So far, the company has used phages to treat more than 26 patients, the majority in the main hospital in Lyon, France. For example, reports show that he has treated three elderly patients with S. aureus infection in knee replacementas well as a patient with a persistent Pseudomonas infection. A trial on joint infections after hip or knee surgery is planned to be launched later this year.
Of the 43 antibiotics in development, none is a novel drug that adequately targets a priority group of resistant bacteria
The company has also developed sophisticated phage production processes with the support of a project called PhagoProd. They are being manufactured in liters, but the plan is to increase to tens of liters. A single milliliter in a vial can contain 10 billion phages.
And what’s even better: when phages are injected into a patient or applied to an infected tissue, they multiply inside the bacteria they are targeting, thereby increasing the amount of virus ready to kill them. . “Once the phages are put in the presence of the bacteria, it should not be necessary to inject more, because they will multiply by themselves,” explains De la Horie.
The CEO of Pherecydes hopes that a large-scale trial with patients can begin in 2023. “We think that our products could be on the market at the earliest in 2024, or maybe 2025,” he says.
It’s better to prevent than to cure
One of the problem microbes, Pseudomonas aeruginosa, is among the targets of a project called BactiVax, which also addresses the problem of antibiotic resistant infections. Rather than using phages or other methods to treat infections once they appear, BactiVax researchers are looking to vaccines.
The Pseudomonas they are a plague for patients in intensive care, those with chronic obstructive pulmonary disease (COPD), and those with cystic fibrosis.
The bacteria can cause chronic and severe infections. “It is quite common, and sometimes it is not really harmful,” says Irene Jurado, a doctoral student at University College Dublin, in Ireland, “but it can be a problem for people with previous pathologies.”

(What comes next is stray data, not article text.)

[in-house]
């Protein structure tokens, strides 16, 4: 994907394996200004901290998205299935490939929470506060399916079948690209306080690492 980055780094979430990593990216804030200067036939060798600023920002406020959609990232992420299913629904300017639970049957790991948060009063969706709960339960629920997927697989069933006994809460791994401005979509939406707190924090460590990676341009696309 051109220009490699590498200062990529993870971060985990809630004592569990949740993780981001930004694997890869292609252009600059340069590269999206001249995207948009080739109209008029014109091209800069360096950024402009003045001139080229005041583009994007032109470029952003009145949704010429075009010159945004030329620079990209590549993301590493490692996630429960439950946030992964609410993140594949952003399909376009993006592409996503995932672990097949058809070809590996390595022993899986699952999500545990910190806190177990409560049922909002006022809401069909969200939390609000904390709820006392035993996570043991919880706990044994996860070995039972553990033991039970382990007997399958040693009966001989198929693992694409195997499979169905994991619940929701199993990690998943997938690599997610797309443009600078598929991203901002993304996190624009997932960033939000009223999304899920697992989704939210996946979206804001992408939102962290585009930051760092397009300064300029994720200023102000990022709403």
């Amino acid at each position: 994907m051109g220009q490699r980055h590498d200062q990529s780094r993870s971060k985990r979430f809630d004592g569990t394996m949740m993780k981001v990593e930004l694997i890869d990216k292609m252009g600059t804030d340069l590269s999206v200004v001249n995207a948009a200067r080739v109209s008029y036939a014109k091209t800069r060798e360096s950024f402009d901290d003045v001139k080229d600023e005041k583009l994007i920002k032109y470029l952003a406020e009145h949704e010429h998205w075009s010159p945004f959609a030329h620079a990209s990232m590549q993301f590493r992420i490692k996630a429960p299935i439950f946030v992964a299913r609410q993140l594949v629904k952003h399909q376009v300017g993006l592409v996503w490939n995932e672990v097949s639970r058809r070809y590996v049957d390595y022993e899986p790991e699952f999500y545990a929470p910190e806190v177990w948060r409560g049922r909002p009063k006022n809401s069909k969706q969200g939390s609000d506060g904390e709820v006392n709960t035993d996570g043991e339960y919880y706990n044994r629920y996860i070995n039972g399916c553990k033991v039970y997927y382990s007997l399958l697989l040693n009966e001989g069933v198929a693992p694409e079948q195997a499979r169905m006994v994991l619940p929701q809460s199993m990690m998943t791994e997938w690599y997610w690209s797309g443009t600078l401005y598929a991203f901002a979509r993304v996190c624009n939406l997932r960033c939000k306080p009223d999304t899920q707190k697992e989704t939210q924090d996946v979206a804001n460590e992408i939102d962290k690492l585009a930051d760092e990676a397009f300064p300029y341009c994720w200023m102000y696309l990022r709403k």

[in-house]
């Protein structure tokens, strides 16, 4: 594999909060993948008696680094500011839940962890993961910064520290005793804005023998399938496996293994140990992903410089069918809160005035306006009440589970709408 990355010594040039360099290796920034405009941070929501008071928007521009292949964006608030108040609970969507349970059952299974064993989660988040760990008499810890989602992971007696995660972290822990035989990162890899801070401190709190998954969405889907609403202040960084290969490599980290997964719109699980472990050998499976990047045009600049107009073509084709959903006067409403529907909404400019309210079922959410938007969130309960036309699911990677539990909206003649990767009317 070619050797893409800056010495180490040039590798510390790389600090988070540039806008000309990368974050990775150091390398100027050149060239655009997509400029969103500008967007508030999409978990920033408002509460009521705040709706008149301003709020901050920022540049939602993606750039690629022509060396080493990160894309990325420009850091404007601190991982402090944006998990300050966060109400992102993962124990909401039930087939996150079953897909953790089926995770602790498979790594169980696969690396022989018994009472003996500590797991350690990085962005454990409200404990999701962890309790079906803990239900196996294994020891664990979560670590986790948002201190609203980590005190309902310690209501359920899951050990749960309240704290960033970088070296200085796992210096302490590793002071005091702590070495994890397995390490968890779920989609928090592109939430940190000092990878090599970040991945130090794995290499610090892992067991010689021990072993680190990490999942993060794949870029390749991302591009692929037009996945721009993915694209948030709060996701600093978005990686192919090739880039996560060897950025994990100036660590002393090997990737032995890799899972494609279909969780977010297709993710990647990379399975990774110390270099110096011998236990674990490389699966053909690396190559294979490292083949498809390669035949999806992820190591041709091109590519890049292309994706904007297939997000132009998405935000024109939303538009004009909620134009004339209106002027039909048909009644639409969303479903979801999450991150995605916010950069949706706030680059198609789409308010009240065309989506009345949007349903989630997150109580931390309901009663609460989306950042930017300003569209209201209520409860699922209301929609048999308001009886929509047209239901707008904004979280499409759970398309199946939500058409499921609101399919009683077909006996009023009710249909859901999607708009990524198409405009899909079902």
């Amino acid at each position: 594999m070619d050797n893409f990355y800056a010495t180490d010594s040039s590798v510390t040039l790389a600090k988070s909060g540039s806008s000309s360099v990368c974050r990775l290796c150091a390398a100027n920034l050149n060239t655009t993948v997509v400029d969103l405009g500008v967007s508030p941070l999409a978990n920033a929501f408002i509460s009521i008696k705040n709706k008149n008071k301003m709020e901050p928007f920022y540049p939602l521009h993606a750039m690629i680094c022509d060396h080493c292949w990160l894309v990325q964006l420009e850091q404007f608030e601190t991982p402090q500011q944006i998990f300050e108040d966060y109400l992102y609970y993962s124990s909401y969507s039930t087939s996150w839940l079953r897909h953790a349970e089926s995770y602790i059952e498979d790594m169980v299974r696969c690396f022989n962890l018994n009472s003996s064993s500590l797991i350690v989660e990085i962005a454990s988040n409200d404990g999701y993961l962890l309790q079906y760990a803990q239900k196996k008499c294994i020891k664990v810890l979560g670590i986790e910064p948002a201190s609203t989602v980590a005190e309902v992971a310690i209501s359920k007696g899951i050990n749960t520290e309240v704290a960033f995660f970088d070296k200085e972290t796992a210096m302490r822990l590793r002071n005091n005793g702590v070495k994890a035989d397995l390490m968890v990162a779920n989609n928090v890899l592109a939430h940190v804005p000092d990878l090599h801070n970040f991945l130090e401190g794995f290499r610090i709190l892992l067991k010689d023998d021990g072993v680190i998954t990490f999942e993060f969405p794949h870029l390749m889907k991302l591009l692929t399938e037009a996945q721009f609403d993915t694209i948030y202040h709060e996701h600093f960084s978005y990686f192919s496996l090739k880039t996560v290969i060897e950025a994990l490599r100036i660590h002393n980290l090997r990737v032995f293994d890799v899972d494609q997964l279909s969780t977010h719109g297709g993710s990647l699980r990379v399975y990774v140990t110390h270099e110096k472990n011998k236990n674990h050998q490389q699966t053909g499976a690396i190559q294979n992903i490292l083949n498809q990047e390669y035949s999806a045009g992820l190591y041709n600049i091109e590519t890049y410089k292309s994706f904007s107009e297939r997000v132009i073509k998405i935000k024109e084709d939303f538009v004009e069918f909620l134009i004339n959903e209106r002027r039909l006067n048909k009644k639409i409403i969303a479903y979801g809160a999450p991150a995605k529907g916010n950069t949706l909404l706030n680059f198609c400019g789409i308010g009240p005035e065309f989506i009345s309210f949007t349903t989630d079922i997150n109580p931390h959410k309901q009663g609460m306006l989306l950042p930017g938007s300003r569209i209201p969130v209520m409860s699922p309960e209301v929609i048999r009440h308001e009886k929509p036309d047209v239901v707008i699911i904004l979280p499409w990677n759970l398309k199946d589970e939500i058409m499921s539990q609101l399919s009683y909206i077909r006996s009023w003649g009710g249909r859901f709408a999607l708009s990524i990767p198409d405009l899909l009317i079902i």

If a child with cystic fibrosis becomes infected with some strains when they are five or six years old, the microbe can remain in their lungs for the rest of their life, making it difficult for them to breathe and causing serious illness, adds the researcher.
Pseudomonas has a very long genome that gives it great flexibility to adapt to different difficulties, something about which Jurado has recently written. This gives you a special ability to develop resistance to antibiotics. For this reason, researchers have been trying for decades to create a vaccine against the bacteria, without success.
Jurado is investigating the proteins the pathogen uses to attack lung cells. This could provide critical components for a vaccine, in the same way that the SARS-CoV-2 spike from Covid-19 vaccines instructs our immune systems.
“We are trying to see what immune responses are needed to protect people from infection,” explains Siobhán McClean, an immunologist at University College Dublin, Ireland, who is leading the BactiVax project. The proteins that bacteria use to adhere to our cells are often good targets for vaccines. For example, the pertussis vaccine uses five different proteins that bacteria attach to the cells that line the throat.
Unfortunately, the bacterium is a tougher enemy than the covid-19 virus, as it does not have one, but dozens of proteins on its exterior. This means that what should be included in a vaccine is less obvious in the case of Pseudomonas than in the pandemic virus, in which the target is the spicule.
But researchers believe that a vaccine is worth the effort. “Our idea is that we can get a vaccine to prevent infection. That’s better than constantly trying to treat (problem infections) with antibiotics, ”says McClean. “We only have last resort antibiotics left, and when they run out, we will be at a dead end.”
Translation of NewsClips.